Inflation in the United Kingdom fell to 3.6 per cent last month – its lowest level for over a year.

The Office for National Statistics said the consumer price index (CPI) had fallen 4.2 per cent in December, its lowest level since November 2010, as the impact of the VAT increase dropped out of the annual comparison.

VAT was increased from 17.5 per cent to 20 per cent last year as part of the coalition’s deficit-reduction plan.

In spite of this decline in inflation, Sir Mervyn King, governor of the Bank of England, was forced to write another letter to the chancellor explaining why inflation was more than one percentage point above the government’s 2 per cent target.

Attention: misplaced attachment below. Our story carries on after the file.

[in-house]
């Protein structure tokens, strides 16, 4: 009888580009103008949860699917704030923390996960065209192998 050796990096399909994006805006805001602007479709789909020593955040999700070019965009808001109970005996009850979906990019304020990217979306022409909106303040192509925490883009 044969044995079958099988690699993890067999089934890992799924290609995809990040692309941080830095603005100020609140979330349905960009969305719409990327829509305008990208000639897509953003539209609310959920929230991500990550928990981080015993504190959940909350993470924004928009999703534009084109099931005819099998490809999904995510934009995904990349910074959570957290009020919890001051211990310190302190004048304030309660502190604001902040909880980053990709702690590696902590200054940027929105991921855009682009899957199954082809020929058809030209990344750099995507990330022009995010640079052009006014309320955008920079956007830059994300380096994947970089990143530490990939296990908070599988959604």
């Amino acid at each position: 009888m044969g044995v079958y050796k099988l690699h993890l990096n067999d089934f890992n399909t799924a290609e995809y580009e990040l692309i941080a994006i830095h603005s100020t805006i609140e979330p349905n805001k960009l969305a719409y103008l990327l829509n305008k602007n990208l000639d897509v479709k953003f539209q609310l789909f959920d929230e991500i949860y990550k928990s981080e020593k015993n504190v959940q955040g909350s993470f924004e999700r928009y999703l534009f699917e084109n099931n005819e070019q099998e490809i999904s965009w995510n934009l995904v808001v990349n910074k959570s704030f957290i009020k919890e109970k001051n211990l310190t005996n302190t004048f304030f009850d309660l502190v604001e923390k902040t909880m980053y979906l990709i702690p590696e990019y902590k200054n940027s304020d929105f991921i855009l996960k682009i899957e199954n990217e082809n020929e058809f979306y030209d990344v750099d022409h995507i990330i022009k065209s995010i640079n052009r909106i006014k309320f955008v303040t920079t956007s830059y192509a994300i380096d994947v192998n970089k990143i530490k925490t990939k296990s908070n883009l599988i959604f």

"The unwelcome contribution of sluggish growth and high inflation over the past two years is a reflection of the need for the economy to rebalance following the financial crisis and associated deep recession, together with rises in the costs of energy and imports," he wrote.

"Although inflation is now falling broadly as expected, the process of rebalancing still has a long way to go. Growth remains weak and unemployment is high."


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